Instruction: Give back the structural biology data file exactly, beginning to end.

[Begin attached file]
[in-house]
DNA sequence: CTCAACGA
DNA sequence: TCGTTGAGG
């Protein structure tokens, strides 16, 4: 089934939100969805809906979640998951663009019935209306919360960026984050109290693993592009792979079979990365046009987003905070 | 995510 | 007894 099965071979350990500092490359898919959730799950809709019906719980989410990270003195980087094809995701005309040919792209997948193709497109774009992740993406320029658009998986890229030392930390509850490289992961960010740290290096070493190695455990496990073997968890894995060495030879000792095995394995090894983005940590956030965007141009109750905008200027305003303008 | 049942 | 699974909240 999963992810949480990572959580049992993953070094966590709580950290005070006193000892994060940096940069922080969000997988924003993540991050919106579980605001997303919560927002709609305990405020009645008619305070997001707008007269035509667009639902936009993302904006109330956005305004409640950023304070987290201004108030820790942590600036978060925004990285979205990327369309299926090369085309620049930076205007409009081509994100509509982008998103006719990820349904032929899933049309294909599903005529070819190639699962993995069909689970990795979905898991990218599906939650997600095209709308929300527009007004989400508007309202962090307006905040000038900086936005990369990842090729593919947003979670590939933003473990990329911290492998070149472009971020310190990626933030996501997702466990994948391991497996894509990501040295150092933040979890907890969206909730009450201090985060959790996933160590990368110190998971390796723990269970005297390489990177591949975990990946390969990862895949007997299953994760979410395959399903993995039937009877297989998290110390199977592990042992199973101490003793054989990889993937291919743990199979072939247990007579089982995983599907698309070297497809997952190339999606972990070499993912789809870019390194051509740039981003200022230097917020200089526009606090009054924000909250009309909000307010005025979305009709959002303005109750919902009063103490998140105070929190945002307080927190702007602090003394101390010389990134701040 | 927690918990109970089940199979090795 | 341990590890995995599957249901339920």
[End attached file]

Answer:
[in-house]
DNA sequence: CTCAACGA
DNA sequence: TCGTTGAGG
């Protein structure tokens, strides 16, 4: 089934939100969805809906979640998951663009019935209306919360960026984050109290693993592009792979079979990365046009987003905070 | 995510 | 007894 099965071979350990500092490359898919959730799950809709019906719980989410990270003195980087094809995701005309040919792209997948193709497109774009992740993406320029658009998986890229030392930390509850490289992961960010740290290096070493190695455990496990073997968890894995060495030879000792095995394995090894983005940590956030965007141009109750905008200027305003303008 | 049942 | 699974909240 999963992810949480990572959580049992993953070094966590709580950290005070006193000892994060940096940069922080969000997988924003993540991050919106579980605001997303919560927002709609305990405020009645008619305070997001707008007269035509667009639902936009993302904006109330956005305004409640950023304070987290201004108030820790942590600036978060925004990285979205990327369309299926090369085309620049930076205007409009081509994100509509982008998103006719990820349904032929899933049309294909599903005529070819190639699962993995069909689970990795979905898991990218599906939650997600095209709308929300527009007004989400508007309202962090307006905040000038900086936005990369990842090729593919947003979670590939933003473990990329911290492998070149472009971020310190990626933030996501997702466990994948391991497996894509990501040295150092933040979890907890969206909730009450201090985060959790996933160590990368110190998971390796723990269970005297390489990177591949975990990946390969990862895949007997299953994760979410395959399903993995039937009877297989998290110390199977592990042992199973101490003793054989990889993937291919743990199979072939247990007579089982995983599907698309070297497809997952190339999606972990070499993912789809870019390194051509740039981003200022230097917020200089526009606090009054924000909250009309909000307010005025979305009709959002303005109750919902009063103490998140105070929190945002307080927190702007602090003394101390010389990134701040 | 927690918990109970089940199979090795 | 341990590890995995599957249901339920």